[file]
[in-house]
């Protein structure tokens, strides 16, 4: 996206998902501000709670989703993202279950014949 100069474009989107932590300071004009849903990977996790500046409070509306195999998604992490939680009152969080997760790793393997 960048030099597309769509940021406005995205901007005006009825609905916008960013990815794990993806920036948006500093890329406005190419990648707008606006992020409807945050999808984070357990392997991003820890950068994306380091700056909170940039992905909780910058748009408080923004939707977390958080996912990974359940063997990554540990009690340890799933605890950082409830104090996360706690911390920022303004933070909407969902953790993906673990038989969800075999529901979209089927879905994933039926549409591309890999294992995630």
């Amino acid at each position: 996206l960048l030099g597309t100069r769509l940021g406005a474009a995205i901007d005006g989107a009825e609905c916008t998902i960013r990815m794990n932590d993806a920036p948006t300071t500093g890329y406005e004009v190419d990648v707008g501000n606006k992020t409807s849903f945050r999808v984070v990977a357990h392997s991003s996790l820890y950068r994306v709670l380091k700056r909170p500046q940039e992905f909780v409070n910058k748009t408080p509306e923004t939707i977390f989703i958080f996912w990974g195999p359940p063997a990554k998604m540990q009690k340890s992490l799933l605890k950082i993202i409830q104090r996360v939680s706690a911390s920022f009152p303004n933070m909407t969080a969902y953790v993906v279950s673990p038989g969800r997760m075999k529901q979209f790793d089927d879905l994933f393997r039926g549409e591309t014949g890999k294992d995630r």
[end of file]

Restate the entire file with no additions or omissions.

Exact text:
[in-house]
């Protein structure tokens, strides 16, 4: 996206998902501000709670989703993202279950014949 100069474009989107932590300071004009849903990977996790500046409070509306195999998604992490939680009152969080997760790793393997 960048030099597309769509940021406005995205901007005006009825609905916008960013990815794990993806920036948006500093890329406005190419990648707008606006992020409807945050999808984070357990392997991003820890950068994306380091700056909170940039992905909780910058748009408080923004939707977390958080996912990974359940063997990554540990009690340890799933605890950082409830104090996360706690911390920022303004933070909407969902953790993906673990038989969800075999529901979209089927879905994933039926549409591309890999294992995630």
């Amino acid at each position: 996206l960048l030099g597309t100069r769509l940021g406005a474009a995205i901007d005006g989107a009825e609905c916008t998902i960013r990815m794990n932590d993806a920036p948006t300071t500093g890329y406005e004009v190419d990648v707008g501000n606006k992020t409807s849903f945050r999808v984070v990977a357990h392997s991003s996790l820890y950068r994306v709670l380091k700056r909170p500046q940039e992905f909780v409070n910058k748009t408080p509306e923004t939707i977390f989703i958080f996912w990974g195999p359940p063997a990554k998604m540990q009690k340890s992490l799933l605890k950082i993202i409830q104090r996360v939680s706690a911390s920022f009152p303004n933070m909407t969080a969902y953790v993906v279950s673990p038989g969800r997760m075999k529901q979209f790793d089927d879905l994933f393997r039926g549409e591309t014949g890999k294992d995630r």